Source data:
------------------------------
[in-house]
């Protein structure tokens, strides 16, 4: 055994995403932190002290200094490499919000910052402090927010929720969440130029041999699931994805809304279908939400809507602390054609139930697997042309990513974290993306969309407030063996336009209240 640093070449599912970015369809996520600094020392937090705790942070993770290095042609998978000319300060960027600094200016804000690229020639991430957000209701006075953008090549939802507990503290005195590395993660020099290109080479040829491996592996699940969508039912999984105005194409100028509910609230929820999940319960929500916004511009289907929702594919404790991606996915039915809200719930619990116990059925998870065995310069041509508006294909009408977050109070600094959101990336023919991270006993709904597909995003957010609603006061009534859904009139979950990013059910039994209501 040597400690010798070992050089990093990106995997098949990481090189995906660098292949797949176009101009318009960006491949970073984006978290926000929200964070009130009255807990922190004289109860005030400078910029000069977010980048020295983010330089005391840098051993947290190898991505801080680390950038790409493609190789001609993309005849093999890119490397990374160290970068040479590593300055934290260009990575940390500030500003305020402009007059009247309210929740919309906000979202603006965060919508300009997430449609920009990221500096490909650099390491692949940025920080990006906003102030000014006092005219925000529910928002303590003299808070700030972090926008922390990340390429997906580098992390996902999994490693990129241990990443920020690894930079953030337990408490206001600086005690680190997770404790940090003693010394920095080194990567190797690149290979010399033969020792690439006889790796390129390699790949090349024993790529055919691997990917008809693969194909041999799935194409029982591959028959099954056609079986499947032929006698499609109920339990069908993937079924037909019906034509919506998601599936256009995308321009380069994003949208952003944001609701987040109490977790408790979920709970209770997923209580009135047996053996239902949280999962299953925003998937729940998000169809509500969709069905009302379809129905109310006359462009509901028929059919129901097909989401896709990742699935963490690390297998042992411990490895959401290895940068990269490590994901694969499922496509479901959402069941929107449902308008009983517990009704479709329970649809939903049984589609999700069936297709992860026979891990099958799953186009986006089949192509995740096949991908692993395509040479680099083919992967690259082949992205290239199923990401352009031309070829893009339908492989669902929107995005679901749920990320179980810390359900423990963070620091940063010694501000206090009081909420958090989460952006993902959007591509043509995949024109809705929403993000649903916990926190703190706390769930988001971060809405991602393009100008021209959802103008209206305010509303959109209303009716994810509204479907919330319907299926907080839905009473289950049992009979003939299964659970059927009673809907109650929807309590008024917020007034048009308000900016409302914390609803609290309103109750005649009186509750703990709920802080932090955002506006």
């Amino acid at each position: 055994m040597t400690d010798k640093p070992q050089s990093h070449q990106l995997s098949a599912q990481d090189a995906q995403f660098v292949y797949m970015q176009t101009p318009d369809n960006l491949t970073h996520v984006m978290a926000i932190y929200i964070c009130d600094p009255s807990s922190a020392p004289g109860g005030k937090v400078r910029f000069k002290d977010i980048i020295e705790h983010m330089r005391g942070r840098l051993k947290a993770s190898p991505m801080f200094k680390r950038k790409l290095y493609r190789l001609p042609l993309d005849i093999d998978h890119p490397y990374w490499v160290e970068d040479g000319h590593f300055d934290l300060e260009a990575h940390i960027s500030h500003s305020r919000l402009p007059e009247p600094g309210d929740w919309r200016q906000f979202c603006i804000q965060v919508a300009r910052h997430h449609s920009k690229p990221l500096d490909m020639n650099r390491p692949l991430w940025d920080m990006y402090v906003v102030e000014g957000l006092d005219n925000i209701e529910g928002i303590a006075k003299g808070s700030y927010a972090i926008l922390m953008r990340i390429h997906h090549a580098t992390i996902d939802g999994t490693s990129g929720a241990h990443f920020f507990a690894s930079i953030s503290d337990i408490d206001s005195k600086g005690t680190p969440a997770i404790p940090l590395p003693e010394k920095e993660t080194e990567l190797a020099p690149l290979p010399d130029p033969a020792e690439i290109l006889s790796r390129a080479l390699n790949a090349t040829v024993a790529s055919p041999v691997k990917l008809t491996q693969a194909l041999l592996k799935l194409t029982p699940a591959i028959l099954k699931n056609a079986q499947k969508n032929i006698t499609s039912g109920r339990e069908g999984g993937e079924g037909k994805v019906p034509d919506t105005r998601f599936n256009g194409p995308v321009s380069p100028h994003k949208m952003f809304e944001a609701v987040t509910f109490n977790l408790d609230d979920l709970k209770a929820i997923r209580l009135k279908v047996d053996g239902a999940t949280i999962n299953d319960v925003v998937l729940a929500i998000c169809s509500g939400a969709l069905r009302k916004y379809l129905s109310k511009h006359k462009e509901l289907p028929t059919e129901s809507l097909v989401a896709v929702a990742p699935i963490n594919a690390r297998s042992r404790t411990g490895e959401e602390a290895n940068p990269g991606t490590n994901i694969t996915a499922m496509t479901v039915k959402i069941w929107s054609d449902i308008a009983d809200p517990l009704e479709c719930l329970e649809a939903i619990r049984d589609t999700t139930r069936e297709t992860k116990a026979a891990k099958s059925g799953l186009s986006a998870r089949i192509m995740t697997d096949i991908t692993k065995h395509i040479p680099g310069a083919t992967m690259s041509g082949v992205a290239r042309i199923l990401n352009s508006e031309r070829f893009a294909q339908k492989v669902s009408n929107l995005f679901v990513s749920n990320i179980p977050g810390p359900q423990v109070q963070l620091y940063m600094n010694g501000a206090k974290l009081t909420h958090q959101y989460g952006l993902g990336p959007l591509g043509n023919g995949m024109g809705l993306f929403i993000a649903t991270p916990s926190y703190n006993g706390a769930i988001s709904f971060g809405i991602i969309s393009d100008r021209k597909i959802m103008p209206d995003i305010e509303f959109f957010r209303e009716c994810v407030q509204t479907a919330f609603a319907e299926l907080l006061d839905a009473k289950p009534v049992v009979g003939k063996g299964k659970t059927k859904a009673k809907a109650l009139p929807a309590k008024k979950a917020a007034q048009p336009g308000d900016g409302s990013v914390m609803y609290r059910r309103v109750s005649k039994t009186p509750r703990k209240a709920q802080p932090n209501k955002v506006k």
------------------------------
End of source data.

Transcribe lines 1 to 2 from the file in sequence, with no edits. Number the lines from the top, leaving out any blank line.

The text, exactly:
[in-house]
């Protein structure tokens, strides 16, 4: 055994995403932190002290200094490499919000910052402090927010929720969440130029041999699931994805809304279908939400809507602390054609139930697997042309990513974290993306969309407030063996336009209240 640093070449599912970015369809996520600094020392937090705790942070993770290095042609998978000319300060960027600094200016804000690229020639991430957000209701006075953008090549939802507990503290005195590395993660020099290109080479040829491996592996699940969508039912999984105005194409100028509910609230929820999940319960929500916004511009289907929702594919404790991606996915039915809200719930619990116990059925998870065995310069041509508006294909009408977050109070600094959101990336023919991270006993709904597909995003957010609603006061009534859904009139979950990013059910039994209501 040597400690010798070992050089990093990106995997098949990481090189995906660098292949797949176009101009318009960006491949970073984006978290926000929200964070009130009255807990922190004289109860005030400078910029000069977010980048020295983010330089005391840098051993947290190898991505801080680390950038790409493609190789001609993309005849093999890119490397990374160290970068040479590593300055934290260009990575940390500030500003305020402009007059009247309210929740919309906000979202603006965060919508300009997430449609920009990221500096490909650099390491692949940025920080990006906003102030000014006092005219925000529910928002303590003299808070700030972090926008922390990340390429997906580098992390996902999994490693990129241990990443920020690894930079953030337990408490206001600086005690680190997770404790940090003693010394920095080194990567190797690149290979010399033969020792690439006889790796390129390699790949090349024993790529055919691997990917008809693969194909041999799935194409029982591959028959099954056609079986499947032929006698499609109920339990069908993937079924037909019906034509919506998601599936256009995308321009380069994003949208952003944001609701987040109490977790408790979920709970209770997923209580009135047996053996239902949280999962299953925003998937729940998000169809509500969709069905009302379809129905109310006359462009509901028929059919129901097909989401896709990742699935963490690390297998042992411990490895959401290895940068990269490590994901694969499922496509479901959402069941929107449902308008009983517990009704479709329970649809939903049984589609999700069936297709992860026979891990099958799953186009986006089949192509995740096949991908692993395509040479680099083919992967690259082949992205290239199923990401352009031309070829893009339908492989669902929107995005679901749920990320179980810390359900423990963070620091940063010694501000206090009081909420958090989460952006993902959007591509043509995949024109809705929403993000649903916990926190703190706390769930988001971060809405991602393009100008021209959802103008209206305010509303959109209303009716994810509204479907919330319907299926907080839905009473289950049992009979003939299964659970059927009673809907109650929807309590008024917020007034048009308000900016409302914390609803609290309103109750005649009186509750703990709920802080932090955002506006």